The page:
Support group set up at GPHC for pregnant teens

─ catering to more than just delivering babies

─ focusing on labour, post-natal education

─ initiative aids in the reduction of maternal mortality at the facility

DPI, Guyana, Wednesday, July 10, 2019

To guarantee safer deliveries for first-time mothers, more specifically teen mothers nurses in the Maternity Unit of the Georgetown Public Hospital Corporation (GPHC) have established a support group. They meet fortnightly, which allows the young mothers to be educated on the various steps to delivery.

Sister Shannon Haynes, Ward Manager of the Birthing Room of GPHC’s Maternity Unit, in an exclusive interview with the Department of Public Information (DPI), explained that this initiative was taken after it was observed that pregnant teens have “a hard time” before, during and after delivery. “What we observed is that our teenaged mothers were not properly educated on the delivery process. So, we began by visiting the clinics were they initially signed and began talking with them in order to make them aware of the delivery process; what happens before during and after delivery. We really assisted them in dissolving the myths and addressing other issues they may encounter during their pregnancy.”

Ward Manager of the Birthing Room of GPHC’s Maternity Unit, Sister Shannon Haynes.

Endorsed by the management of the hospital, the support group – formed in late 2018 – has been positively impacting this targeted group. It was noted that through the efforts of the support group, the education received by the teen mother has led to better outcomes as issues the mother may encounter are identified and dealt with earlier.

About the delivery process, Sister Haynes noted that most of the young, first-time mothers have heard varying stories about this part of the process and become worried. Even before the establishment of the support group, nurses spent a lot of time calming the mother during the labour process.

“Another thing we observed is that throughout delivery, they are always screaming and we realised that they were not educated enough on the labour process that was why they were screaming. Therefore, we taught them about the do’s and don’ts and their outcomes and over time, I have observed this has helped.”

Sister Haynes explained that the nurses at the unit form a bond with the pregnant teens, so they are more comfortable with the staff, especially as the time for delivery draws near. Critical to this entire initiative is the parents or guardian of the teens who are also expected to be there every step of the way. “There were nurses in the teenage group that were assigned to ensuring when these patients came, they became familiar with their faces, they are comfortable with them since they have been with them before… At delivery, if it is that they need the guardian with them in the birthing room, we would allow that whether it is a mother or aunt or even if it’s a caregiver,” Sister Haynes added.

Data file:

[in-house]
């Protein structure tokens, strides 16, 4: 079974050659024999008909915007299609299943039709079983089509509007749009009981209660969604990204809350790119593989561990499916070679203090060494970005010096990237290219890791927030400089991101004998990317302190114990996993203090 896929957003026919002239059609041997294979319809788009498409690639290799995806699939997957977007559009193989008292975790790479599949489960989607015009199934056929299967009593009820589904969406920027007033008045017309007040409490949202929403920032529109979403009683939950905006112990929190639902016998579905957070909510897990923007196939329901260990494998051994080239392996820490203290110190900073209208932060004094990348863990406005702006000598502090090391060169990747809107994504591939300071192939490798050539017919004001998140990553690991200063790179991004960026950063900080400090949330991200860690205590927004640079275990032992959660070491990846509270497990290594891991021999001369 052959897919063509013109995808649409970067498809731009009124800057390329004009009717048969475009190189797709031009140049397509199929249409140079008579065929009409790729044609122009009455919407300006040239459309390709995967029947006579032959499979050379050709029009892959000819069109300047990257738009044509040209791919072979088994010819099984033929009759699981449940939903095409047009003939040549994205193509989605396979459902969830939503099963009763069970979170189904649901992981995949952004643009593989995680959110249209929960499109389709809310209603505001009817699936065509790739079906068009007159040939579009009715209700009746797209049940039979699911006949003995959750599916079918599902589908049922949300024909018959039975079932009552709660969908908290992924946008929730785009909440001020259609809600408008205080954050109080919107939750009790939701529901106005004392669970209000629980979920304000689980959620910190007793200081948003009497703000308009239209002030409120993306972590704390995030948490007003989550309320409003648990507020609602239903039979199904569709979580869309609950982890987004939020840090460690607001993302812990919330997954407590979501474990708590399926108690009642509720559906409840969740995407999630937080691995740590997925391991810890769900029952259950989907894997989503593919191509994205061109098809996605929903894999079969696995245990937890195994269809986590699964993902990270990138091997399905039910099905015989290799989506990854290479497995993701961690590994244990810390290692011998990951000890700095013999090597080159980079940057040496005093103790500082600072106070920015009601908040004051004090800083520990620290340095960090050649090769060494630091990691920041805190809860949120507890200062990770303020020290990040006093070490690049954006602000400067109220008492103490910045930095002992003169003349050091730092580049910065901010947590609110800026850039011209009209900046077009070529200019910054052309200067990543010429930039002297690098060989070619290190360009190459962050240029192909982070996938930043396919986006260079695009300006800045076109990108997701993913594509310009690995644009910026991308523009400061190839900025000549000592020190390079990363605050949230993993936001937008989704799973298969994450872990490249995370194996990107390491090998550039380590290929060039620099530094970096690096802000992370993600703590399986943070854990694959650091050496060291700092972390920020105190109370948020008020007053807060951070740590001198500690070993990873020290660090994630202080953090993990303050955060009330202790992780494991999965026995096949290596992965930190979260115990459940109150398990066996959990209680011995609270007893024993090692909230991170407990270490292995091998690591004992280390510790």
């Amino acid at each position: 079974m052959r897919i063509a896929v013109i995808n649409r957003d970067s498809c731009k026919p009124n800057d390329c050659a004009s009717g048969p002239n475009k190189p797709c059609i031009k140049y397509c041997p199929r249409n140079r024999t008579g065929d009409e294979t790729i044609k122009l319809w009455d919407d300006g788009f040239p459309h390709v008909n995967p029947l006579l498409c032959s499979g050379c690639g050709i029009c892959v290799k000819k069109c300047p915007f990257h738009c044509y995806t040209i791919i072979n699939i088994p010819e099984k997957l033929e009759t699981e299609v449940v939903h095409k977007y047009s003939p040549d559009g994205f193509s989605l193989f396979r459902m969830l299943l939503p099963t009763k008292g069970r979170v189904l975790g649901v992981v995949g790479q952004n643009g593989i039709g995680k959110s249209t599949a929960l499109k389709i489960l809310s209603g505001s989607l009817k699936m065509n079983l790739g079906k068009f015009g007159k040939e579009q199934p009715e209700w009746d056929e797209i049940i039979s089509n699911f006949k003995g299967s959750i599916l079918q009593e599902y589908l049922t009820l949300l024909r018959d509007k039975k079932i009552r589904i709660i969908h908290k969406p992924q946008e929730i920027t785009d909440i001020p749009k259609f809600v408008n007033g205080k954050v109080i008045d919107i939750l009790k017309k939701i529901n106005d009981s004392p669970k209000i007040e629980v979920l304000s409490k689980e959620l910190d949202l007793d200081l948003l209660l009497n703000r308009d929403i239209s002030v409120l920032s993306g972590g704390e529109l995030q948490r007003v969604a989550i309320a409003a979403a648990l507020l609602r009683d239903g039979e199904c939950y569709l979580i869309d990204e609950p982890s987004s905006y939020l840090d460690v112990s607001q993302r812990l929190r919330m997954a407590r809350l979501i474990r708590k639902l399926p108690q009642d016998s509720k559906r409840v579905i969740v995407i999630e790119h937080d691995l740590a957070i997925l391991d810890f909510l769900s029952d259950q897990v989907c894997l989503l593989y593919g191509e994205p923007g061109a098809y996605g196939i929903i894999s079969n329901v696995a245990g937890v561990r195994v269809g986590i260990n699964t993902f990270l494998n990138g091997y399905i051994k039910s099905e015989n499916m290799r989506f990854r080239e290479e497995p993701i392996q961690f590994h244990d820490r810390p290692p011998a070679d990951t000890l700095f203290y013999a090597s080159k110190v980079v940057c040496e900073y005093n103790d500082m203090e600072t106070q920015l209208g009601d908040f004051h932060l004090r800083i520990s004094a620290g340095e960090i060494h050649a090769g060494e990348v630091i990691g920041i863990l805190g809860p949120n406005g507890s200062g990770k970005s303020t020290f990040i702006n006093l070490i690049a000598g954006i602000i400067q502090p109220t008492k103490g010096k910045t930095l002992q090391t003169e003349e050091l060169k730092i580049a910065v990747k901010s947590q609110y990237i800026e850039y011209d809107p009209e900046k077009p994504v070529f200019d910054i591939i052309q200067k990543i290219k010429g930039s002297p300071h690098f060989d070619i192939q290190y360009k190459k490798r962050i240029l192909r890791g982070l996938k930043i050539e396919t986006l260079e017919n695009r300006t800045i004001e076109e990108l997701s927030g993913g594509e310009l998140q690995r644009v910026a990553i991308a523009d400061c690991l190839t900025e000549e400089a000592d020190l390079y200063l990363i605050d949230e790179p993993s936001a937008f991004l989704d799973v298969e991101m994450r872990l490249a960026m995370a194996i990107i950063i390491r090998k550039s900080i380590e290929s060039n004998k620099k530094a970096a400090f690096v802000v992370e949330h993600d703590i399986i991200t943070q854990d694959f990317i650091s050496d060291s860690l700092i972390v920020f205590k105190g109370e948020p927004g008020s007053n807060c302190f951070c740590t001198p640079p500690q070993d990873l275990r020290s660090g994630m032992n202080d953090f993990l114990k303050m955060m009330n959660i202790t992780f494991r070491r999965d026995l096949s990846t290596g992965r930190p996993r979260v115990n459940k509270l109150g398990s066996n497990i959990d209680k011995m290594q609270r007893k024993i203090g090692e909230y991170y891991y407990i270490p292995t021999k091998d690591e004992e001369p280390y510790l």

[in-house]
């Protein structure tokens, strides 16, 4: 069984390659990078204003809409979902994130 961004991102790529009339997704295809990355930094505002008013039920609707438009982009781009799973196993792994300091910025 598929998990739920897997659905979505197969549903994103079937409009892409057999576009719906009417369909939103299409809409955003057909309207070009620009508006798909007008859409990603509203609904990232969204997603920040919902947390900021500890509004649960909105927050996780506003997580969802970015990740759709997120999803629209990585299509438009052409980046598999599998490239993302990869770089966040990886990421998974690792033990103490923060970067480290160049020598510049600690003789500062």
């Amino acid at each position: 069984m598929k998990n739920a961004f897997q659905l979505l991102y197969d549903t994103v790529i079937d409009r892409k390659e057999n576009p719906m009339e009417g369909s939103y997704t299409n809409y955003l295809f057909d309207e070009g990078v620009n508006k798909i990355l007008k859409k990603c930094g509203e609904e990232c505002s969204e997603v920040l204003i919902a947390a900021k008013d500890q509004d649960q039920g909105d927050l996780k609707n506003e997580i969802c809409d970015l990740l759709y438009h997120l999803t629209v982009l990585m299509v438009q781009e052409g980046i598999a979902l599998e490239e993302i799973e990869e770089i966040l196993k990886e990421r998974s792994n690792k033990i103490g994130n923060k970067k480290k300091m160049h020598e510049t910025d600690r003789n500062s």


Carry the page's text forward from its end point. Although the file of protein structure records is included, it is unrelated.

Teen pregnancies, according to the Ward Manager, are to be referred to the Maternity Unit for observation. This will help the team in determining very early whether the mother is likely to have complications and to recommend if a vaginal birth or a cesarean section is the best option for delivery.

Also, the initiative of the support group lends heavily to an overarching vision of reducing maternal mortality countrywide. Additionally, the group focuses on the social aspect of the teen’s pregnancy and how it would affect her and how she can be reintegrated into society

Social Worker attached to the Maternity Unit, Shellon Purlett said: “Because they would have become pregnant whilst underage, their case is referred to the Childcare and Protection Agency, but we counsel them first and the most important question we ask is what next? What are their future plans? Objectively, we want to see that child, although she is now a mother, we want to see her finish school, write CXC or do a remedial class.”